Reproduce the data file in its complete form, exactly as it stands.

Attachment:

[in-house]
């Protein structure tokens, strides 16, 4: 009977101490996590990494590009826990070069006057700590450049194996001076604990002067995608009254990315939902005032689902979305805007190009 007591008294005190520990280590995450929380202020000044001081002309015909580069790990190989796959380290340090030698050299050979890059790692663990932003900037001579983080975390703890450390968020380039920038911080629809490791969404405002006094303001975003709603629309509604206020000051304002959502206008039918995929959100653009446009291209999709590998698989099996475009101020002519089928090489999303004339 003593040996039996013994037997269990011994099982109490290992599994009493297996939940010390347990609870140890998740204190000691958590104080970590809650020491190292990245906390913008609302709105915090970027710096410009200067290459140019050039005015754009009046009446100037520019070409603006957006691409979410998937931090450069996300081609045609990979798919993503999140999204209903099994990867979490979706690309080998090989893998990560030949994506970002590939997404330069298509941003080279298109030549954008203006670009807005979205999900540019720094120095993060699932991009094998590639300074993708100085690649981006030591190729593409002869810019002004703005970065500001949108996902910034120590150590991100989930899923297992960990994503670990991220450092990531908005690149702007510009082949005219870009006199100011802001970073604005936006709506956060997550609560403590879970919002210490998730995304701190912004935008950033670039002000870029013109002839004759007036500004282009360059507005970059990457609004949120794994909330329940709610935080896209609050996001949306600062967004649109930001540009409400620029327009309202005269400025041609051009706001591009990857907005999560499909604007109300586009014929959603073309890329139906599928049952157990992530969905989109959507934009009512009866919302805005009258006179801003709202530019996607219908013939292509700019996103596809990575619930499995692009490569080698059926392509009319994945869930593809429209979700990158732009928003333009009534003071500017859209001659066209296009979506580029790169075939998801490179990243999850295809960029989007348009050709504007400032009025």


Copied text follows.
[in-house]
């Protein structure tokens, strides 16, 4: 009977101490996590990494590009826990070069006057700590450049194996001076604990002067995608009254990315939902005032689902979305805007190009 007591008294005190520990280590995450929380202020000044001081002309015909580069790990190989796959380290340090030698050299050979890059790692663990932003900037001579983080975390703890450390968020380039920038911080629809490791969404405002006094303001975003709603629309509604206020000051304002959502206008039918995929959100653009446009291209999709590998698989099996475009101020002519089928090489999303004339 003593040996039996013994037997269990011994099982109490290992599994009493297996939940010390347990609870140890998740204190000691958590104080970590809650020491190292990245906390913008609302709105915090970027710096410009200067290459140019050039005015754009009046009446100037520019070409603006957006691409979410998937931090450069996300081609045609990979798919993503999140999204209903099994990867979490979706690309080998090989893998990560030949994506970002590939997404330069298509941003080279298109030549954008203006670009807005979205999900540019720094120095993060699932991009094998590639300074993708100085690649981006030591190729593409002869810019002004703005970065500001949108996902910034120590150590991100989930899923297992960990994503670990991220450092990531908005690149702007510009082949005219870009006199100011802001970073604005936006709506956060997550609560403590879970919002210490998730995304701190912004935008950033670039002000870029013109002839004759007036500004282009360059507005970059990457609004949120794994909330329940709610935080896209609050996001949306600062967004649109930001540009409400620029327009309202005269400025041609051009706001591009990857907005999560499909604007109300586009014929959603073309890329139906599928049952157990992530969905989109959507934009009512009866919302805005009258006179801003709202530019996607219908013939292509700019996103596809990575619930499995692009490569080698059926392509009319994945869930593809429209979700990158732009928003333009009534003071500017859209001659066209296009979506580029790169075939998801490179990243999850295809960029989007348009050709504007400032009025």